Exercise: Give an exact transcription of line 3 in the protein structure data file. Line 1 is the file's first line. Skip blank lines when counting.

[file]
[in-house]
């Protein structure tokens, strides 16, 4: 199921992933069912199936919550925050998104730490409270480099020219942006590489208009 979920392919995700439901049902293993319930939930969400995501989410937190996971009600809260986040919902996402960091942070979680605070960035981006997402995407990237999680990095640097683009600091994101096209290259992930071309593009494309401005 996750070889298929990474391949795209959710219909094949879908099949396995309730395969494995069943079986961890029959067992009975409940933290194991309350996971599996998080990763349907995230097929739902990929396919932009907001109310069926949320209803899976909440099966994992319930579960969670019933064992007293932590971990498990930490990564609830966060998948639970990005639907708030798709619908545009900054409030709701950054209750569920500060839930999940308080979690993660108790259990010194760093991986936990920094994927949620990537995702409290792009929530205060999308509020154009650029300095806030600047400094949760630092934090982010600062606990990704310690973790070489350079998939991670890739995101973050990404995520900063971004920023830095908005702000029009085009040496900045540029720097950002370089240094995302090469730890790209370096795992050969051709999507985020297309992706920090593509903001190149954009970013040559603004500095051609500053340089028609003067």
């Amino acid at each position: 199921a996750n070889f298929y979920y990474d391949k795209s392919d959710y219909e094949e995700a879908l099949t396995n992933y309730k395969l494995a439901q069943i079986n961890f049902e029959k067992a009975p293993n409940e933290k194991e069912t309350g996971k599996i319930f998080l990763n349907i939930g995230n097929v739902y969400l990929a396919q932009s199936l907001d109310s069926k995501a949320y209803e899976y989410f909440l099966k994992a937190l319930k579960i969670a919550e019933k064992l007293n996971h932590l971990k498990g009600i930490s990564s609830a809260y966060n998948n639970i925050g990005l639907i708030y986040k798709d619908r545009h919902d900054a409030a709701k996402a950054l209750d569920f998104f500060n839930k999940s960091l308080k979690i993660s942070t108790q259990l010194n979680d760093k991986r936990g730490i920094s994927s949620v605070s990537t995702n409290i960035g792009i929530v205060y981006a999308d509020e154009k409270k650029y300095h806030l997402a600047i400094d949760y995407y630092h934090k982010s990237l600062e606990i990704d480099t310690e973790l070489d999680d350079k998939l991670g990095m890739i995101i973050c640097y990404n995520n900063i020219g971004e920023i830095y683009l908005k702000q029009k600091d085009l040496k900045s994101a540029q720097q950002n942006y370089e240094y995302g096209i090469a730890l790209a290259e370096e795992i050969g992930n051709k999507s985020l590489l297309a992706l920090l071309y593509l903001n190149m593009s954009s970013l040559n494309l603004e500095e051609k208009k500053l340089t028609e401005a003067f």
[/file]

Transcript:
């Amino acid at each position: 199921a996750n070889f298929y979920y990474d391949k795209s392919d959710y219909e094949e995700a879908l099949t396995n992933y309730k395969l494995a439901q069943i079986n961890f049902e029959k067992a009975p293993n409940e933290k194991e069912t309350g996971k599996i319930f998080l990763n349907i939930g995230n097929v739902y969400l990929a396919q932009s199936l907001d109310s069926k995501a949320y209803e899976y989410f909440l099966k994992a937190l319930k579960i969670a919550e019933k064992l007293n996971h932590l971990k498990g009600i930490s990564s609830a809260y966060n998948n639970i925050g990005l639907i708030y986040k798709d619908r545009h919902d900054a409030a709701k996402a950054l209750d569920f998104f500060n839930k999940s960091l308080k979690i993660s942070t108790q259990l010194n979680d760093k991986r936990g730490i920094s994927s949620v605070s990537t995702n409290i960035g792009i929530v205060y981006a999308d509020e154009k409270k650029y300095h806030l997402a600047i400094d949760y995407y630092h934090k982010s990237l600062e606990i990704d480099t310690e973790l070489d999680d350079k998939l991670g990095m890739i995101i973050c640097y990404n995520n900063i020219g971004e920023i830095y683009l908005k702000q029009k600091d085009l040496k900045s994101a540029q720097q950002n942006y370089e240094y995302g096209i090469a730890l790209a290259e370096e795992i050969g992930n051709k999507s985020l590489l297309a992706l920090l071309y593509l903001n190149m593009s954009s970013l040559n494309l603004e500095e051609k208009k500053l340089t028609e401005a003067f």